Majority of housing providers not prepared for FHS
With less than 18 months from full implementation, more than two-thirds of decision makers in the housing market are not prepared for the Future Homes Standard (FHS), according to a new survey by Rehau.
In its latest market readiness report, Future Homes Standard: Preparing UK Housing for 2025 Rehau reveals just over half of respondents are ‘somewhat prepared’ against the FHS timeframe.
Compliance with the Future Homes Standard is mandatory from 2025. However, Rehau’s survey of 200 decision makers for building products in local authorities, housing associations, social housing and housebuilding also found that 79% said it was going to be ‘somewhat challenging’ or ‘very challenging’ to meet the FHS timeline.
To assist housing providers, Rehau says it is committed to raising awareness about how PVC-U door and window frames can help address the challenges of being ready for the FHS.
According to Rehau, none of the respondents to its survey were aware of a window system capable of meeting the 0.85 W/m2K U-value standard required under the upcoming legislation, with 65% saying ‘no’ and 35% saying they were ‘unsure’.
Martin Hitchin, CEO at Rehau UK, commented: “Reaching a point where all new homes produce between 75%-80% less carbon emissions than previous standards is a huge challenge, though clearly necessary if the UK is to have any chance of achieving net zero by 2050 – a target that is now legally binding. The UK’s position is also concerning because the FHS comes into force in less than two years.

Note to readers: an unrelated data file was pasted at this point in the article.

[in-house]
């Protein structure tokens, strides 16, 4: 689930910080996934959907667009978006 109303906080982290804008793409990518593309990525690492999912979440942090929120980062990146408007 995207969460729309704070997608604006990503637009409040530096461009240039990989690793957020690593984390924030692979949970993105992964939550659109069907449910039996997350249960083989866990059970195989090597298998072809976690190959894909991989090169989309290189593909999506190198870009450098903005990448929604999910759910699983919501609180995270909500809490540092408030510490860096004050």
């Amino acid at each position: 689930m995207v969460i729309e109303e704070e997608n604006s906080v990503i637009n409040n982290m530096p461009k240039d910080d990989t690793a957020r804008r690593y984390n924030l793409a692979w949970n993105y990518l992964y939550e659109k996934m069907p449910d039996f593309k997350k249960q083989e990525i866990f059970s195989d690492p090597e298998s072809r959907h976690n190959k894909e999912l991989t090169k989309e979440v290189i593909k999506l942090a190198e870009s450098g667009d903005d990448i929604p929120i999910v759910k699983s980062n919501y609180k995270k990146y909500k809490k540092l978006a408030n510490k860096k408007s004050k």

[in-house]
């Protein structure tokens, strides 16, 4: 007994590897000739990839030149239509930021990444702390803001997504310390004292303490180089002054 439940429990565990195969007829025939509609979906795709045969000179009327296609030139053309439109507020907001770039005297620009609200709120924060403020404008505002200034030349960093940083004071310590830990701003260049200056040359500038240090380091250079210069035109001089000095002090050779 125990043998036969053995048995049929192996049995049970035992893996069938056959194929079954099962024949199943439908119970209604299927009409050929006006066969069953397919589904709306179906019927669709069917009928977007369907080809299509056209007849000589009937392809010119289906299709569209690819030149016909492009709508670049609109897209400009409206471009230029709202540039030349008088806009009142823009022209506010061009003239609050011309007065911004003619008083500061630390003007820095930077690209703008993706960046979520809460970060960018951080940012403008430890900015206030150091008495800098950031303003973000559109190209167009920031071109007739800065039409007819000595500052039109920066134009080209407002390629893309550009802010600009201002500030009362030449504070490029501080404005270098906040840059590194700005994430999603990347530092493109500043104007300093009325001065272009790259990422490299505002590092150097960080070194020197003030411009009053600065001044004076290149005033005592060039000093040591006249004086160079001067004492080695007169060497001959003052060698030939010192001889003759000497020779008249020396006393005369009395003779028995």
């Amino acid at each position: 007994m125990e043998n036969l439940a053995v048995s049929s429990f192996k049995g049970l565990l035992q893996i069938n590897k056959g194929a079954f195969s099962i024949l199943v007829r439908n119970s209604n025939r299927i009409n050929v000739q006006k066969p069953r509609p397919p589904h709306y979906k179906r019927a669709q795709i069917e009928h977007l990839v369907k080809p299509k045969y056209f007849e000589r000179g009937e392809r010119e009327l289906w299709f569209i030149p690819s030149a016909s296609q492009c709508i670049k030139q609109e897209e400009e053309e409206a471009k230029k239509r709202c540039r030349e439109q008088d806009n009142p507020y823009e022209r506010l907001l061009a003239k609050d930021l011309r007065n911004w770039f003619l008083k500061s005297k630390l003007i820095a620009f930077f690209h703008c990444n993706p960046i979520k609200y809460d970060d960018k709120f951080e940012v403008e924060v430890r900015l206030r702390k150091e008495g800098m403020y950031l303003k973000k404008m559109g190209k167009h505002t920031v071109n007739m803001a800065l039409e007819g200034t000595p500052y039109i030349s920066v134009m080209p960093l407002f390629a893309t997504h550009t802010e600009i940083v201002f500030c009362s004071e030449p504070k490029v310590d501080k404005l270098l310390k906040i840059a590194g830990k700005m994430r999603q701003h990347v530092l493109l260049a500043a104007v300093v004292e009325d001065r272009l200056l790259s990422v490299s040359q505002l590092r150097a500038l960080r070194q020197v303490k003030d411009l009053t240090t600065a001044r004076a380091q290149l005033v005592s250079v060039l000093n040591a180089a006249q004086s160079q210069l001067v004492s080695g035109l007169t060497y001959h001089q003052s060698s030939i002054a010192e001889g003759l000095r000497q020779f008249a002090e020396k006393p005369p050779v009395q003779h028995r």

“To date, discussion has understandably been dominated by the new build market, but there’s a need for the housing industry to consider how existing properties can be improved. There is a huge amount of legacy building stock that will remain occupied for the foreseeable future, especially by social housing providers. The feasibility of net zero rests in part on addressing the retrofit challenge.
“On top of the shortening timescales, our report also shows that there is an overriding lack of awareness in the market. No one knew of a window system offering a FHS U-value of 0.85 W/m²K.
“However, these U-values can be achieved with the right design and specification. Rehau, for example, can deliver exceptional thermal performance without compromising on design or finish.”
To help housing providers get ahead, Martin advised that research, a reliable supply chain, and collaboration with manufacturers like Rehau, is key. He also warned that just because windows are labelled as ‘high-performance’, they still may not meet the full FHS requirements.
“Researching the current market to establish a reliable supply chain for the products you’ll need for a typical development is more important than ever before,” said Martin. “It’s important to collate information and certification from manufacturers like Rehau – which already has several products ahead of the regulatory curve.
“Something we see a lot is supposedly ‘high-performance windows’ failing to meet the requirements set out in the FHS. There are several reasons why high-performance windows that are compliant on paper might fail. Poor surveys that overlook the building structure and removal of existing frames is one area that could lead to errors. It’s important to work with suppliers to help overcome these issues.”